Understanding your culture is a priority for the Financial Institution Regulatory Authority. While some doubt FINRA can do this, there are steps your firm can take to demonstrate adherence to rules and regulations that have an impact on the objective "indicators" of FINRA's cultural assessment.
The data affirms that employment in Texas, Oklahoma, Louisiana, North Dakota and Wyoming has been suffering since January, 2015.
Financial information of state and local government debt issuers is of great interest to state residents and taxpayers, not only for how tax dollars and other revenues are used, but how well they are used. The more transparent, the greater confidence citizens may have in their government. The bar for such transparency has just been raised by DebtWatch.
With time fleeting, Congress and the Administration should proceed under the authority granted them under the Territorial and Bankruptcy clauses of the U.S. Constitution.
This week we review the most recent value of the Puerto Rico Economic Activity Index and examine issues related to its value as an indicator.
Municipal bonds associated with high yield corporate issuers are being traded and quoted at prices substantially higher than bonds of similar maturity issued directly by the same corporations.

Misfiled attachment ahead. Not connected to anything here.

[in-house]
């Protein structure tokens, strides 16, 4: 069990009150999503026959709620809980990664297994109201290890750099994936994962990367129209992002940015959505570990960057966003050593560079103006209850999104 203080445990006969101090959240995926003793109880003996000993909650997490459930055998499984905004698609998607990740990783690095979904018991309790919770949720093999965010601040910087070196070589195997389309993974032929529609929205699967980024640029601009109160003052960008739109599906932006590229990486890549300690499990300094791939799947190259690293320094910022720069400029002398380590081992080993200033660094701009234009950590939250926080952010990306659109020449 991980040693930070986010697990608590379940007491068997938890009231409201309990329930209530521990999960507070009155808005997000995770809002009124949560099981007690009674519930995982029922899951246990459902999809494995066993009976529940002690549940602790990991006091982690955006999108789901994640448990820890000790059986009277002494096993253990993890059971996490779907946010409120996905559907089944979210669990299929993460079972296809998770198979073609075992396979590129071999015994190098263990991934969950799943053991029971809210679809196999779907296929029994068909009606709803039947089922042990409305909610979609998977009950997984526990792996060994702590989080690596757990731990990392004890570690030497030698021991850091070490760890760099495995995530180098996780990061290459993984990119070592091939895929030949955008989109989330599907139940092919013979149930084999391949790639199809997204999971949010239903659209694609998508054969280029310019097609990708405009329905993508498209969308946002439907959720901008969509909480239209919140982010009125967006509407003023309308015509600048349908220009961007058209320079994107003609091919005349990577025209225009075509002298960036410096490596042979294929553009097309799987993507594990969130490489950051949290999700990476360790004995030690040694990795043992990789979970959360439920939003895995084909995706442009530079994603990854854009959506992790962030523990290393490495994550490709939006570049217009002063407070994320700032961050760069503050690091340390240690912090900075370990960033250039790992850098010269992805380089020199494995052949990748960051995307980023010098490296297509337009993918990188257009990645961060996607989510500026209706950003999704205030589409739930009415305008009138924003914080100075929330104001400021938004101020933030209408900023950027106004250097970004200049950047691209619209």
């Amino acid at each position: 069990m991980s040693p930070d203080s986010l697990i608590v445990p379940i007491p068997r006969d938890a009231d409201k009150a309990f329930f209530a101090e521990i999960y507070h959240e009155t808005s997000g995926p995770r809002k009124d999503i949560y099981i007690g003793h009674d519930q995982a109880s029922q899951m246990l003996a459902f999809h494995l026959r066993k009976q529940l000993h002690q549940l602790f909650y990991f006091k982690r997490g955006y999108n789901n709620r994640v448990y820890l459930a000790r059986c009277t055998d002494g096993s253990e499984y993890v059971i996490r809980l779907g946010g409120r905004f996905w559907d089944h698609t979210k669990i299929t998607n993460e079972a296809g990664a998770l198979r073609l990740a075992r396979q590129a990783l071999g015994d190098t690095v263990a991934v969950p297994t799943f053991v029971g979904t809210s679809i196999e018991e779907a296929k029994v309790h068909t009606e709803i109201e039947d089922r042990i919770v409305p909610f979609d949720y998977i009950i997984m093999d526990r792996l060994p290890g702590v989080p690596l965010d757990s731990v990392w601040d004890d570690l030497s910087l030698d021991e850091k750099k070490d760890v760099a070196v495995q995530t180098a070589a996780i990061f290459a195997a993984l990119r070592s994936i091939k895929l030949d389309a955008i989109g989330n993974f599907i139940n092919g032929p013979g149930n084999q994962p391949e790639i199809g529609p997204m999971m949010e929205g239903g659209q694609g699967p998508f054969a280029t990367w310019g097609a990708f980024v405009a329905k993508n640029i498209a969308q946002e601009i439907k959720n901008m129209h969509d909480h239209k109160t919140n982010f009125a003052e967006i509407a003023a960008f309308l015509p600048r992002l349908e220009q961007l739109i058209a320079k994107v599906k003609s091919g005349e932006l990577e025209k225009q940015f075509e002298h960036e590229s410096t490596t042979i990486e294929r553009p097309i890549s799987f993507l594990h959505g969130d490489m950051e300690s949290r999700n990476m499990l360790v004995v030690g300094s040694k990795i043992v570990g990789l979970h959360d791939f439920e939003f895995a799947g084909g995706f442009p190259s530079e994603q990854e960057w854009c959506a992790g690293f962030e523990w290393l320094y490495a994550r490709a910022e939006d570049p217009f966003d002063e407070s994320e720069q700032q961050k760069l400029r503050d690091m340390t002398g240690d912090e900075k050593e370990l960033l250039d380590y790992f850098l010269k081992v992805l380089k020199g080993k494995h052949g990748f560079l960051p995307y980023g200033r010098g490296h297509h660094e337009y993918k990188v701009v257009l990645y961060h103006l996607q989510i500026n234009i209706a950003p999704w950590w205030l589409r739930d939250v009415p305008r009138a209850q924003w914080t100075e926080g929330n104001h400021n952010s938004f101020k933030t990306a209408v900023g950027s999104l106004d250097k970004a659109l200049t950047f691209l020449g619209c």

Most of New York Gov. Andrew Cuomos infrastructure proposals aim to achieve worthy goals, but have some fundamental flaws from a public policy and infrastructure planning perspective.
While lower oil prices are likely to have a stimulative effect on the national economy, we are wary of impacts on the finances of local credits in the Oil Patch.
This week we update our analysis of export volumes. We also take a brief look at the relationship of municipals to Treasuries and its potential impact on supply.
The municipal market is in a dire need of realistic optionless yield curves.